Ways to control eating distress


When Sarah was three years old, she looked in the mirror and told herself that she was "fat and ugly". At the age of 14, she was diagnosed as diabetic and shortly afterwards began suffering eating distress - starving, bingeing, vomiting and abusing laxatives. By the age of 19, she had been hospitalised in psychiatric units nine times and had attempted suicide 15 times.

She sometimes deliberately burned holes in her skin with cigarettes. And when she was so thin and weak that she could hardly walk, she felt "happy" because she was losing weight.

Psychiatrists prescribed so many mood-controlling drugs that, at one stage, Sarah was taking 23 tablets a day. Their approach, says Sarah, was to sedate her to the level of a zombie and then to feed her until she reached a "target weight". But this treatment did nothing to alleviate Sarah's self-hatred and, once out of hospital, she would inevitably continue her self-destructive behaviour.

As a last resort, psychiatrists gave her ECT to "boost" her mood. Three weeks later, she was so depressed she took an overdose and ended up in casualty. At the psychiatric hospital, Sarah's parents were told that their daughter was incurable. So, at the age of 20, "incurable" Sarah was repeating fifth year at school for the fourth time. She had never been able to last beyond Christmas before being hospitalised for eating distress.

Sarah was, quite literally, at death's door, as the functioning of her heart, liver and kidneys became seriously impaired. Because her periods had stopped, thus depriving her body of female hormones, she now has the brittle bones of a 60-year-old woman and is at risk of a life-threatening fracture (see below).

Sarah's parents refused to give up and their search for help led them to Marie Campion, a recovered sufferer from eating distress who has become a psychotherapist. She is the founder of the Marino Clinic in Clontarf, Dublin, which specialises in treating eating distress. "If I hadn't met Marie, I'd be dead or in hospital," Sarah says now.

"Eating distress has absolutely nothing to do with food," says Campion, who was born in Czechoslovakia and moved to the Republic 20 years ago. "It is a mental illness, not a physical shape issue. Sufferers try to control food because their lives are out of control."

Eating distress can involve self-starvation, over-eating, self-induced vomiting and laxative abuse. It tends to occur in sensitive, anxious people who are intelligent, perfectionist and attractive.

At the core of this type of personality is an extremely negative mind-set. People with eating distress see the world and themselves in almost exclusively negative terms. This can lead to the behaviour which most of us know as "eating disorders" but which Campion prefers to call "eating distress".

As the organiser of the Republic's first Eating Distress Awareness Day tomorrow, Campion is keen to address the "shameful stigma" attached to the condition, as shame and ignorance prevent many people from receiving the treatment they need. Campion uses a psycholinguistic motivational model to "coach" her clients into seeing themselves and the world around them in a realistic, positive way. She teaches them to replace negative thought patterns with positive statements about themselves that they can repeat whenever they are feeling anxious and out of control.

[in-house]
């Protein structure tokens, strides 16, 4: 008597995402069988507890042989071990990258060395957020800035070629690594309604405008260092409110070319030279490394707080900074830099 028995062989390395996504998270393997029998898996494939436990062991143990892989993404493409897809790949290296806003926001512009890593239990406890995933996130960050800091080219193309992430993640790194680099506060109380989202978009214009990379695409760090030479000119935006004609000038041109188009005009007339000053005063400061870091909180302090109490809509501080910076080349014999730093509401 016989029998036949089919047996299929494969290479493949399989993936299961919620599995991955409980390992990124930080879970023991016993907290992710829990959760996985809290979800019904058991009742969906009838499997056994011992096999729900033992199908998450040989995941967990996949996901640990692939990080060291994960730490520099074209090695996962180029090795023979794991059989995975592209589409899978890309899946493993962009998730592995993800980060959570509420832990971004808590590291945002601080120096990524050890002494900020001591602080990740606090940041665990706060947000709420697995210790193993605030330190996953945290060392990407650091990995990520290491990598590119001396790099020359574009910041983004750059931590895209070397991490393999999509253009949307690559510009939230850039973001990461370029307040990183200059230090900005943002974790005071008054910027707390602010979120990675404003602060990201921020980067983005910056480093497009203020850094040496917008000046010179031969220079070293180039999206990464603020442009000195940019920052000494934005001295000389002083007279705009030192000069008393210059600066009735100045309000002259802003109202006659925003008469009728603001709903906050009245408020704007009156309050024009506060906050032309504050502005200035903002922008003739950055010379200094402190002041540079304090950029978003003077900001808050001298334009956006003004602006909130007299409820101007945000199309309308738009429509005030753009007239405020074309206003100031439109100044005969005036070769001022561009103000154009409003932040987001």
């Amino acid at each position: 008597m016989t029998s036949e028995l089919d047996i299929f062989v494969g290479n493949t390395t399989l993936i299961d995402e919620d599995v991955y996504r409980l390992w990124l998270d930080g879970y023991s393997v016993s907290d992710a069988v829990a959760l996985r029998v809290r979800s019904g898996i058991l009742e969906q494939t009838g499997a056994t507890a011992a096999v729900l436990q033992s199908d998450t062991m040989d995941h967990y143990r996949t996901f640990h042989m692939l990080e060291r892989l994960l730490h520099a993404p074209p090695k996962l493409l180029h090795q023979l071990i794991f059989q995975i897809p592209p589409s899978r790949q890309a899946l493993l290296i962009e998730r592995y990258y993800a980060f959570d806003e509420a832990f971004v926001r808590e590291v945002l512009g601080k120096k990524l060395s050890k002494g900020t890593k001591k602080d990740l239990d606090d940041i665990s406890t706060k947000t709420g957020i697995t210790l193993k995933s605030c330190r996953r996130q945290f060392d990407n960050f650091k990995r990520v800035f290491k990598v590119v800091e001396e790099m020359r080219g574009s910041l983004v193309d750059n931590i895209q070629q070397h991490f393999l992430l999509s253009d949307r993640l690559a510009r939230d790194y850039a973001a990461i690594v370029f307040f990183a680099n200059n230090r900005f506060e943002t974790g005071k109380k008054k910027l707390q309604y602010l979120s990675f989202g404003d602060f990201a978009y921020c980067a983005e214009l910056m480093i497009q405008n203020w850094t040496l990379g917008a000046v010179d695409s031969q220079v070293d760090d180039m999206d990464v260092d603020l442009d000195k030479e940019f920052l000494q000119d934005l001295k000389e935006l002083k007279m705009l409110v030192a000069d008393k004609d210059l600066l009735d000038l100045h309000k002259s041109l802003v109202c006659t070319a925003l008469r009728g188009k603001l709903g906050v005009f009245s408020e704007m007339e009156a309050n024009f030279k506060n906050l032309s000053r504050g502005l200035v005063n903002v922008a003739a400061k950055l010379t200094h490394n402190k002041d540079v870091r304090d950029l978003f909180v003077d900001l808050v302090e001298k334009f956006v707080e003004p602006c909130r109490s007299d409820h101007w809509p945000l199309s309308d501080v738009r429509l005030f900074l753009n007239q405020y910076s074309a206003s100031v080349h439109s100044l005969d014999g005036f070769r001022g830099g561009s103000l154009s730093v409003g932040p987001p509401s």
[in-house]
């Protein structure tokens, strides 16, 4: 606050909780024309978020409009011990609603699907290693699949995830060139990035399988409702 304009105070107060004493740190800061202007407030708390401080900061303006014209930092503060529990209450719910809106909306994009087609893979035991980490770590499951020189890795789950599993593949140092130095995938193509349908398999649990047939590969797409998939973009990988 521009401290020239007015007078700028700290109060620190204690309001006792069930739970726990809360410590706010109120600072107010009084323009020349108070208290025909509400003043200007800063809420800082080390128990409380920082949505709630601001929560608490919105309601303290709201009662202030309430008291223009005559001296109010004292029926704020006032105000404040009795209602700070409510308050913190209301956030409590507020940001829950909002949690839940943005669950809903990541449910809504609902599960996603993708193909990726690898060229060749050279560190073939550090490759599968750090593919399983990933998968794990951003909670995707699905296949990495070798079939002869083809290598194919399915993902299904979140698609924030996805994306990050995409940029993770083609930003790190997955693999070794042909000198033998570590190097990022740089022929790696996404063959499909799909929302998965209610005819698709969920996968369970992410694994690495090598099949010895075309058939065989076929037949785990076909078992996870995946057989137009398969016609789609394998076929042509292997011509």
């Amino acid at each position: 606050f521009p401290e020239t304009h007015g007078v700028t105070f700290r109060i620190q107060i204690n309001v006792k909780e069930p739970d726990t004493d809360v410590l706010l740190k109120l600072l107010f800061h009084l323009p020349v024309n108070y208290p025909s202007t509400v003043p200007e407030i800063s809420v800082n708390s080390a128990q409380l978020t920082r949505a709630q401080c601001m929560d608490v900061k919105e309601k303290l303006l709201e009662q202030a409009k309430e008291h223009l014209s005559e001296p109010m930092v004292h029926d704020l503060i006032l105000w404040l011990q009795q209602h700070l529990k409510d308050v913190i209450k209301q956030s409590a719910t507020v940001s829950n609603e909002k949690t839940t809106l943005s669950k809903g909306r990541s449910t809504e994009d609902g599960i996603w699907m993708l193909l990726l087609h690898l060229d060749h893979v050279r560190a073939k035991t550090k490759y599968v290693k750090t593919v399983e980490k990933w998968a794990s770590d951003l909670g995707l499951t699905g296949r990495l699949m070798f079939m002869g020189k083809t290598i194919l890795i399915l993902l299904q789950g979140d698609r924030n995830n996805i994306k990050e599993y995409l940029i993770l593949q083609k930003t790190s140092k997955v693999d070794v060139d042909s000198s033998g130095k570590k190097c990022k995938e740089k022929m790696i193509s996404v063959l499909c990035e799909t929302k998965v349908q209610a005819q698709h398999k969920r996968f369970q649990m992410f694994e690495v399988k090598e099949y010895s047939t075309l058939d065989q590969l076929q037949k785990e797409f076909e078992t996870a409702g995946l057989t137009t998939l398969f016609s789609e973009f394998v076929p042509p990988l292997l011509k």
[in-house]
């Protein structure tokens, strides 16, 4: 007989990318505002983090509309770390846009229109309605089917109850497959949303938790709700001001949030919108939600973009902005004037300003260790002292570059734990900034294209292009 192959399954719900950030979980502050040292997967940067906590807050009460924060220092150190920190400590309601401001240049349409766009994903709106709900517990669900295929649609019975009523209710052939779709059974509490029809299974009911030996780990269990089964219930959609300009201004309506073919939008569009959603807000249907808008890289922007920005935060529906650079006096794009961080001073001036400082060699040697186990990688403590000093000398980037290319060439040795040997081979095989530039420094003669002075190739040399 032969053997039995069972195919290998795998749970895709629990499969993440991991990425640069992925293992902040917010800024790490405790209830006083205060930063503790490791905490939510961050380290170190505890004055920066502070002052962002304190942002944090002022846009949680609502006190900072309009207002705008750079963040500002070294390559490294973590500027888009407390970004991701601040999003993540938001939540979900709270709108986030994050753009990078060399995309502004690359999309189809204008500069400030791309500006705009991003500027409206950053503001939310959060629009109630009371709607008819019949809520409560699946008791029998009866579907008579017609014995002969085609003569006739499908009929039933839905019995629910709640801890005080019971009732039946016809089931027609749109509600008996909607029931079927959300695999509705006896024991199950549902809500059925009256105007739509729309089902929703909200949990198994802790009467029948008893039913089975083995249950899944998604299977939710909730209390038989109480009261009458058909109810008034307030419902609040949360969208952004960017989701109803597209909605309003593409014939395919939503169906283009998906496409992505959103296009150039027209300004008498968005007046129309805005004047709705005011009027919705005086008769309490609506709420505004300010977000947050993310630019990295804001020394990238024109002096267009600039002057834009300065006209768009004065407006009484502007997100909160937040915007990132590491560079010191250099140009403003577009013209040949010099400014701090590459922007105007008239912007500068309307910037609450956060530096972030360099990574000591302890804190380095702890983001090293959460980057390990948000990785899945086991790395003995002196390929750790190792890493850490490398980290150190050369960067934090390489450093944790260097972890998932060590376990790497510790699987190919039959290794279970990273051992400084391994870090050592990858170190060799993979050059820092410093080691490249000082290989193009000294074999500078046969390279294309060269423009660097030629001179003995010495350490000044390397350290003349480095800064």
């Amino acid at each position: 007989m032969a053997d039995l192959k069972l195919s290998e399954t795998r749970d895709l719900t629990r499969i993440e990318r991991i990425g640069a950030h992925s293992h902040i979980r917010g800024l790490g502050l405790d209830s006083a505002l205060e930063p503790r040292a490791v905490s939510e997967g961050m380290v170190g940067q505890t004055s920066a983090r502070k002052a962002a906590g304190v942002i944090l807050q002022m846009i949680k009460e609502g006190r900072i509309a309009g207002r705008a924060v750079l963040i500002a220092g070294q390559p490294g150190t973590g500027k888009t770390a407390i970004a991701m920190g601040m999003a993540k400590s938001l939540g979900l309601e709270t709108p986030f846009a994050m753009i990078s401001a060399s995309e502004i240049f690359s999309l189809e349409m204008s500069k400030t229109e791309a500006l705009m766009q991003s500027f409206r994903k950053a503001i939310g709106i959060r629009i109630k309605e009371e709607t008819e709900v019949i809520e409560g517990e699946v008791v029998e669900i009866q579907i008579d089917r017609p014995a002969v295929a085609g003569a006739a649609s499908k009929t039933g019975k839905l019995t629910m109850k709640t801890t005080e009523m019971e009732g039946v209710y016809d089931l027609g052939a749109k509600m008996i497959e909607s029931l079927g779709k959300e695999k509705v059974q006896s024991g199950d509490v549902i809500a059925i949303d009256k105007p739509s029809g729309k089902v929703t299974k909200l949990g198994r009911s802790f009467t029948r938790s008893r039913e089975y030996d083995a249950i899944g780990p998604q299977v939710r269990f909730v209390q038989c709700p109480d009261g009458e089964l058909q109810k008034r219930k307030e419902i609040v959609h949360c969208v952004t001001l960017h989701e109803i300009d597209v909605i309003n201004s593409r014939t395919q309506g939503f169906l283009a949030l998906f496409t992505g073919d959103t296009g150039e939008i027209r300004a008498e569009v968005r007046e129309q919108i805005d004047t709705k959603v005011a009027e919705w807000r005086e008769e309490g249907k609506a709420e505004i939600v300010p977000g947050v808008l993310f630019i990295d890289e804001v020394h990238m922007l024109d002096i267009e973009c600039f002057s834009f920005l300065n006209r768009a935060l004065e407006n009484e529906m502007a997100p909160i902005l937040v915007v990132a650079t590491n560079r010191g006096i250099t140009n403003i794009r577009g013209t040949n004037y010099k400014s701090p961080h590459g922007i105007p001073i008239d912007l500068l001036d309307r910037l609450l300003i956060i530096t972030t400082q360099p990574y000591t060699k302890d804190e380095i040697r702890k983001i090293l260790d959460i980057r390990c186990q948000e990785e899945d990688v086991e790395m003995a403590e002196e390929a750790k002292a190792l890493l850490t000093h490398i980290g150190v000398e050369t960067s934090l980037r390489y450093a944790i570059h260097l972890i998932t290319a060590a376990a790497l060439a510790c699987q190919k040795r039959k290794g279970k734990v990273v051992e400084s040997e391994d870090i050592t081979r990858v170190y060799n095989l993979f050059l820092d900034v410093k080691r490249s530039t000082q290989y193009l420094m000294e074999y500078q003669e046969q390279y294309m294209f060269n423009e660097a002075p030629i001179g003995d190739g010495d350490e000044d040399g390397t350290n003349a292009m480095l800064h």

In therapy with Campion, Sarah, for example, is learning that her behaviour with food was rooted in such extreme self-loathing that it was impossible for her to see what was obvious to anyone else: that she is a thin, beautiful young woman. "Another person who hated themselves as much as I do might become an alcoholic or drug addict. For me, it was food," says Sarah, now 23 and doing a science degree as a mature student at Trinity College, Dublin.

Campion sees children as young as three years of age who refuse to eat or who force themselves to vomit. Often, these children have mothers who are in denial about their own problems with eating distress. Her oldest clients are in their 60s, having suffered eating distress all their lives, and one in 10 clients is male.

Georgette, a 45-year-old mother of six whose youngest child is four months old, suffered all her life from secret over-eating before she got help from the Marino Clinic two years ago. Even as a slim teenager, she was lonely and felt "big, heavy and stupid with very little confidence".

She dieted so much that she slowed down her metabolism. (A recent medical study proved that teenagers who diet are more likely to be overweight adults.) Consequently, Georgette ballooned to 18 stone during her pregnancies and was afraid to be seen outside the house. It was a vicious circle as her poor self-image made her overeat even more. Twice she lost eight stone through Weight Watchers and then Unislim, but always put the weight back on because she was superficially changing her eating habits, while not addressing the fundamental cause of her over-eating.

"When I met Marie almost three years ago, I felt like I was speaking to a like-minded person for the first time in my life," says Georgette. "She did not judge me and gave me the freedom to be myself with her. I started to like myself as I learned positive affirmations and positive self-talking to overcome the negative messages that had been going on in my head all my life."

Learning to love yourself is a simple message, but a complex task which may take years. Campion shies away from the word "recovery", preferring to see a life liberated of eating distress as one in which "there is no euphoria, just the normal ups and downs of the real world".

An open talk to mark Eating Distress Awareness Day will take place in Trinity College Dublin's Ussher Theatre tomorrow at 7 p.m. For further information, phone 01-8333126.

Marino Clinic helpline: Monday, Wednesday, Friday and Sunday, 6-8pm: 01-8333063.